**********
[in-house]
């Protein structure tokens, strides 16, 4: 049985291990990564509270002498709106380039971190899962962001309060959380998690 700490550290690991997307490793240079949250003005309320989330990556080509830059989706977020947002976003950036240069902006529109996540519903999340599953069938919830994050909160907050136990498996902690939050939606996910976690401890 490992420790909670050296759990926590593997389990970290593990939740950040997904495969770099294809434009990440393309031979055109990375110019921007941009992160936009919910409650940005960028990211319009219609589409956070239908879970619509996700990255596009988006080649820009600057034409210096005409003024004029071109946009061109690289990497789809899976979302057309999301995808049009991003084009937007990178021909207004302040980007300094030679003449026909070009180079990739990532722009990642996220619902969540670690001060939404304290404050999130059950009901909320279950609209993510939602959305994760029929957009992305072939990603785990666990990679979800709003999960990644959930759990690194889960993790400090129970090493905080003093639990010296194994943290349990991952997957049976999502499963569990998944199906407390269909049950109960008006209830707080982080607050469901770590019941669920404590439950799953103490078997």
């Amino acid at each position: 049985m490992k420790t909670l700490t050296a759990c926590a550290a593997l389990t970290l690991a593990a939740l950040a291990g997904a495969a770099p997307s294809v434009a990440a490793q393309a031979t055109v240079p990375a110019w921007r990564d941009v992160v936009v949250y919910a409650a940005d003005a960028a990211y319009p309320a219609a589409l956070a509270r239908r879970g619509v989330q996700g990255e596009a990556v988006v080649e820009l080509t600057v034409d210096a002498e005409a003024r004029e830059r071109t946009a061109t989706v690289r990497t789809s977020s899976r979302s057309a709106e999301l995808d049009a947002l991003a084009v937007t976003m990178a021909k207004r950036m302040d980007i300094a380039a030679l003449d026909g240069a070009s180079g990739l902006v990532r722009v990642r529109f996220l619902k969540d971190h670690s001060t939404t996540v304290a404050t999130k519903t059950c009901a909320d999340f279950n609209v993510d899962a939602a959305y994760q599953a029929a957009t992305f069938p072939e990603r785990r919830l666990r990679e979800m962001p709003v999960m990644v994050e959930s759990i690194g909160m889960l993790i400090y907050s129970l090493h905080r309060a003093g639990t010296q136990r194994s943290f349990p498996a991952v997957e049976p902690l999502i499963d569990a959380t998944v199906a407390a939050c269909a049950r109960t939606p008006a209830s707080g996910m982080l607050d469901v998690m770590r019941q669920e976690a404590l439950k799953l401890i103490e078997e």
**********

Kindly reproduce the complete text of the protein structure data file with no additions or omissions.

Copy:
[in-house]
């Protein structure tokens, strides 16, 4: 049985291990990564509270002498709106380039971190899962962001309060959380998690 700490550290690991997307490793240079949250003005309320989330990556080509830059989706977020947002976003950036240069902006529109996540519903999340599953069938919830994050909160907050136990498996902690939050939606996910976690401890 490992420790909670050296759990926590593997389990970290593990939740950040997904495969770099294809434009990440393309031979055109990375110019921007941009992160936009919910409650940005960028990211319009219609589409956070239908879970619509996700990255596009988006080649820009600057034409210096005409003024004029071109946009061109690289990497789809899976979302057309999301995808049009991003084009937007990178021909207004302040980007300094030679003449026909070009180079990739990532722009990642996220619902969540670690001060939404304290404050999130059950009901909320279950609209993510939602959305994760029929957009992305072939990603785990666990990679979800709003999960990644959930759990690194889960993790400090129970090493905080003093639990010296194994943290349990991952997957049976999502499963569990998944199906407390269909049950109960008006209830707080982080607050469901770590019941669920404590439950799953103490078997």
């Amino acid at each position: 049985m490992k420790t909670l700490t050296a759990c926590a550290a593997l389990t970290l690991a593990a939740l950040a291990g997904a495969a770099p997307s294809v434009a990440a490793q393309a031979t055109v240079p990375a110019w921007r990564d941009v992160v936009v949250y919910a409650a940005d003005a960028a990211y319009p309320a219609a589409l956070a509270r239908r879970g619509v989330q996700g990255e596009a990556v988006v080649e820009l080509t600057v034409d210096a002498e005409a003024r004029e830059r071109t946009a061109t989706v690289r990497t789809s977020s899976r979302s057309a709106e999301l995808d049009a947002l991003a084009v937007t976003m990178a021909k207004r950036m302040d980007i300094a380039a030679l003449d026909g240069a070009s180079g990739l902006v990532r722009v990642r529109f996220l619902k969540d971190h670690s001060t939404t996540v304290a404050t999130k519903t059950c009901a909320d999340f279950n609209v993510d899962a939602a959305y994760q599953a029929a957009t992305f069938p072939e990603r785990r919830l666990r990679e979800m962001p709003v999960m990644v994050e959930s759990i690194g909160m889960l993790i400090y907050s129970l090493h905080r309060a003093g639990t010296q136990r194994s943290f349990p498996a991952v997957e049976p902690l999502i499963d569990a959380t998944v199906a407390a939050c269909a049950r109960t939606p008006a209830s707080g996910m982080l607050d469901v998690m770590r019941q669920e976690a404590l439950k799953l401890i103490e078997e």